Seleka chief denies kidnapping, mercenary rumors

Acting seleka coalition chief General Mohamed-Moussa Dhaffane on Thursday denied reports that members of his militia had been involved in the kidnapping and murder of Christian mercenaries

Acting seleka coalition chief General Mohamed-Moussa Dhaffane on Thursday denied reports that members of his militia had been involved in the kidnapping and murder of Christian mercenaries

TUNIS – Acting seleka coalition chief General Mohamed-Moussa Dhaffane on Thursday denied reports that members of his militia had been involved in the kidnapping and murder of Christian mercenaries in the Central African Republic (CAR).

In an interview with Anadolu Agency, Dhaffane accused the rival ant-balaka Christian militia and certain government officials of standing behind what he termed "media playfulness."

A CAR-based news website recently claimed that Dhaffane had told Chinese media that his movement was responsible for the kidnapping of a group of mercenaries in the country's northwest.

"Published information in this regard is nothing but lies," Dhaffane told AA. "The Seleka can't be linked to these mean actions."

Mineral-rich CAR descended into anarchy one year ago when Seleka rebels ousted president Francois Bozize, a Christian who had come to power in a 2003 coup.

Since last December, thousands, mostly Muslims, have been killed in sectarian bloodletting throughout the country, which has been blamed on the anti-balaka militia.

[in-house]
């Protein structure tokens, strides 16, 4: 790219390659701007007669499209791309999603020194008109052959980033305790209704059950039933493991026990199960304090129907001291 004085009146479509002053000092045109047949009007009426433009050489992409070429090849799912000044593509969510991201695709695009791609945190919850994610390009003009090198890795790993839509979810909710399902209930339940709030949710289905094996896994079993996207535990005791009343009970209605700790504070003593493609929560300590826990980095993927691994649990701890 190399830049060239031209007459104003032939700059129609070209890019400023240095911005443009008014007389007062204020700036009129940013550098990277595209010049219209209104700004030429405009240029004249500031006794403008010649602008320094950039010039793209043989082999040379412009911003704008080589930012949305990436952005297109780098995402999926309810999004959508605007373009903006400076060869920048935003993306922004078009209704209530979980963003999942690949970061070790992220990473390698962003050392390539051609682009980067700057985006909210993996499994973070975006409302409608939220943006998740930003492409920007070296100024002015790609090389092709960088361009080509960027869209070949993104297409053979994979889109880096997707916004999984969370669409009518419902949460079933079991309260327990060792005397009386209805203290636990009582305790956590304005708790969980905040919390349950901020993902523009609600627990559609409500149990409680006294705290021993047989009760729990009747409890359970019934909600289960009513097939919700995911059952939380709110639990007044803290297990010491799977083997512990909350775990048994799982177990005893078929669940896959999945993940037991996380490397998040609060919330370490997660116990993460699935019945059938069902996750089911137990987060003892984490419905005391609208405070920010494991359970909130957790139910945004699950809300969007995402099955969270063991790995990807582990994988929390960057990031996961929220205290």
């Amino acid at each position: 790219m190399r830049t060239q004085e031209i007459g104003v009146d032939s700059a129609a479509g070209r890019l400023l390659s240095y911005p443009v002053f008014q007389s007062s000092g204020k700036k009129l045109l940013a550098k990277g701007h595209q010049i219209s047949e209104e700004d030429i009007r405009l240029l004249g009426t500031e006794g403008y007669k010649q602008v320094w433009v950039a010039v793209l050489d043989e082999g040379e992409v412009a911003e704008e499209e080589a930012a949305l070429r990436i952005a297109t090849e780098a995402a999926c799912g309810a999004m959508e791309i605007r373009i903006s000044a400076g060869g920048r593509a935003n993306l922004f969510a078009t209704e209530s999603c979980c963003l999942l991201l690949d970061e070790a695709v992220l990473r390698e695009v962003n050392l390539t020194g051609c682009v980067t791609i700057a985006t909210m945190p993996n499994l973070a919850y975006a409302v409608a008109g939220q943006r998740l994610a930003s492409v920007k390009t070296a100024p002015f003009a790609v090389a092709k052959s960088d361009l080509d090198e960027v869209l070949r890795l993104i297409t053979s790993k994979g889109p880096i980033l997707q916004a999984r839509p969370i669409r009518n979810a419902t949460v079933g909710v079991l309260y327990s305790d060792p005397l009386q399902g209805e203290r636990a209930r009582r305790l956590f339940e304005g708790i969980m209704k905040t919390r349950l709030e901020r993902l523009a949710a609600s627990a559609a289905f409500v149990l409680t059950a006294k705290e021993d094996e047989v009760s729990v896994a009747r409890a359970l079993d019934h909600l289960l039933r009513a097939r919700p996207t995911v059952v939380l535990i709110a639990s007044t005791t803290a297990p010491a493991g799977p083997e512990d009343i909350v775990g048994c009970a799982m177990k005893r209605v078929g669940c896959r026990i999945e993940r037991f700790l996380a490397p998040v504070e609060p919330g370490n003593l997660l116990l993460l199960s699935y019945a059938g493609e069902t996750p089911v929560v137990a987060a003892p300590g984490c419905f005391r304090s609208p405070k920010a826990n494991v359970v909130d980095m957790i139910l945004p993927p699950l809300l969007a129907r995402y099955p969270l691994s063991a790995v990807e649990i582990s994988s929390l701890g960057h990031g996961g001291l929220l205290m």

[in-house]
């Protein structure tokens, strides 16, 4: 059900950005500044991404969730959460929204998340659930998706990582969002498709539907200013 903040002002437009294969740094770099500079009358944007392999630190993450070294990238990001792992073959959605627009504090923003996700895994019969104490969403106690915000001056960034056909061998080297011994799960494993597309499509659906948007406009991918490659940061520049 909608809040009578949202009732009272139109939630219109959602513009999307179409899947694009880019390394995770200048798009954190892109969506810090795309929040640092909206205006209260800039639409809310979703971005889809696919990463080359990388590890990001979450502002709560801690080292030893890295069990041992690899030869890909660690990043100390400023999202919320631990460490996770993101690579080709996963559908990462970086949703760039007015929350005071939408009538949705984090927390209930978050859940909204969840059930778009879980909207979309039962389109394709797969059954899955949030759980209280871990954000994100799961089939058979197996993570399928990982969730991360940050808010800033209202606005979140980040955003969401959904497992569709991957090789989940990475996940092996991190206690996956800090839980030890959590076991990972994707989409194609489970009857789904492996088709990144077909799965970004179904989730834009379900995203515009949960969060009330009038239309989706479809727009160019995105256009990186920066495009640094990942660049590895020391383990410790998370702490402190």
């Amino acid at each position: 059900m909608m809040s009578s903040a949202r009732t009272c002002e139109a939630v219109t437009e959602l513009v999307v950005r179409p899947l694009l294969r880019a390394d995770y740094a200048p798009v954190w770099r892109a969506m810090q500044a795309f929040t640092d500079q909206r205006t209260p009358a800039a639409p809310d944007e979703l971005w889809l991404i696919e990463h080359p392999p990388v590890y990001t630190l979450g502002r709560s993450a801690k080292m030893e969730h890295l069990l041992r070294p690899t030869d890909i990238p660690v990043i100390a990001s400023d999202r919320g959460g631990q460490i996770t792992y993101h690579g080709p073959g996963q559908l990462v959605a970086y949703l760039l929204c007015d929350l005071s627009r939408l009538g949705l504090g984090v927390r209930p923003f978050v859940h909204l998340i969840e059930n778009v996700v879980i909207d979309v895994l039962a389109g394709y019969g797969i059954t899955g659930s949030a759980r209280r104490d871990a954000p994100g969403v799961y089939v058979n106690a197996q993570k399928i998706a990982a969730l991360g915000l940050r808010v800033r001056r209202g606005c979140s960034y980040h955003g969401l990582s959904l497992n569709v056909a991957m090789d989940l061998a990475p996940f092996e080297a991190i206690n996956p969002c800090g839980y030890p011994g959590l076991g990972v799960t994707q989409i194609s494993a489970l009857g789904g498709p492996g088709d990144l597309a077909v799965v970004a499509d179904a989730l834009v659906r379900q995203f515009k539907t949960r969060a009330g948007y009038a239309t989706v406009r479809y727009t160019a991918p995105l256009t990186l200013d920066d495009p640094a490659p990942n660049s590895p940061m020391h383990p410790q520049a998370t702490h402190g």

Dhaffane, a former minister, said the rumors about his militia were intended to deceive the public with the aim of destabilizing the country.

"Our morals can't permit such kind of action," Dhaffane said. "This action [the kidnappings] deserves condemnation."

He accused the anti-balaka and certain government officials of promoting the rumors, saying these officials had proven ineffective regarding implementation of the Ndjamena agreement, which calls for power sharing between the warring parties or national reconciliation.

Dhaffane said his militia was committed to national reconciliation and that it was ready to lay down its arms once peace had been established.

He added that if peace did not prevail, partition would be the country's only solution.

"I hope this partition can happen in peaceful ways and in the light of laws in this regard," Dhaffane said.

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